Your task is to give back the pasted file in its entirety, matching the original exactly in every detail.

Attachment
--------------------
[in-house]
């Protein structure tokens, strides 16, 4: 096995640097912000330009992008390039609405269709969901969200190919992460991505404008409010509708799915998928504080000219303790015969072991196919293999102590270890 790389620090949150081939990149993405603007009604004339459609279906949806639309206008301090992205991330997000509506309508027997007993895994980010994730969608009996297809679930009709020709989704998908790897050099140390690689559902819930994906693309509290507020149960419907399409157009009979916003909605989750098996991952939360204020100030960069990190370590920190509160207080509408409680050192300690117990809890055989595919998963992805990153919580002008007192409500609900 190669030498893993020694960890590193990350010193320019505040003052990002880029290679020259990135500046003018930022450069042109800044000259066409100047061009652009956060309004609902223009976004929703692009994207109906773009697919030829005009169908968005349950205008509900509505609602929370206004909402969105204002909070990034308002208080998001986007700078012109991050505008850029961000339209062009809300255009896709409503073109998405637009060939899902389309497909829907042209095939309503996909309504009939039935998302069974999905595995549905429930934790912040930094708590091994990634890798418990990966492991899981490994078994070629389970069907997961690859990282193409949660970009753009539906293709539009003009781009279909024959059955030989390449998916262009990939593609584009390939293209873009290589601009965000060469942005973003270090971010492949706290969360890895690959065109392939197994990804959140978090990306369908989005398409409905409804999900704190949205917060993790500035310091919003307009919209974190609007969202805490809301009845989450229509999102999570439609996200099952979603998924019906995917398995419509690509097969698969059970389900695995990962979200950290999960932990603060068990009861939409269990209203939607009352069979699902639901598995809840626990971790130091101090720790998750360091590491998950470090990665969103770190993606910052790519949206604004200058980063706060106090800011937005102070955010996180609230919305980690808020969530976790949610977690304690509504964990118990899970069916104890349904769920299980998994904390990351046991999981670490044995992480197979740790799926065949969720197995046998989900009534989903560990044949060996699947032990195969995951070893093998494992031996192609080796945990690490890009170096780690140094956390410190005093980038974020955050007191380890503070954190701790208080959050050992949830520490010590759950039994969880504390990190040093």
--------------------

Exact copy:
[in-house]
């Protein structure tokens, strides 16, 4: 096995640097912000330009992008390039609405269709969901969200190919992460991505404008409010509708799915998928504080000219303790015969072991196919293999102590270890 790389620090949150081939990149993405603007009604004339459609279906949806639309206008301090992205991330997000509506309508027997007993895994980010994730969608009996297809679930009709020709989704998908790897050099140390690689559902819930994906693309509290507020149960419907399409157009009979916003909605989750098996991952939360204020100030960069990190370590920190509160207080509408409680050192300690117990809890055989595919998963992805990153919580002008007192409500609900 190669030498893993020694960890590193990350010193320019505040003052990002880029290679020259990135500046003018930022450069042109800044000259066409100047061009652009956060309004609902223009976004929703692009994207109906773009697919030829005009169908968005349950205008509900509505609602929370206004909402969105204002909070990034308002208080998001986007700078012109991050505008850029961000339209062009809300255009896709409503073109998405637009060939899902389309497909829907042209095939309503996909309504009939039935998302069974999905595995549905429930934790912040930094708590091994990634890798418990990966492991899981490994078994070629389970069907997961690859990282193409949660970009753009539906293709539009003009781009279909024959059955030989390449998916262009990939593609584009390939293209873009290589601009965000060469942005973003270090971010492949706290969360890895690959065109392939197994990804959140978090990306369908989005398409409905409804999900704190949205917060993790500035310091919003307009919209974190609007969202805490809301009845989450229509999102999570439609996200099952979603998924019906995917398995419509690509097969698969059970389900695995990962979200950290999960932990603060068990009861939409269990209203939607009352069979699902639901598995809840626990971790130091101090720790998750360091590491998950470090990665969103770190993606910052790519949206604004200058980063706060106090800011937005102070955010996180609230919305980690808020969530976790949610977690304690509504964990118990899970069916104890349904769920299980998994904390990351046991999981670490044995992480197979740790799926065949969720197995046998989900009534989903560990044949060996699947032990195969995951070893093998494992031996192609080796945990690490890009170096780690140094956390410190005093980038974020955050007191380890503070954190701790208080959050050992949830520490010590759950039994969880504390990190040093």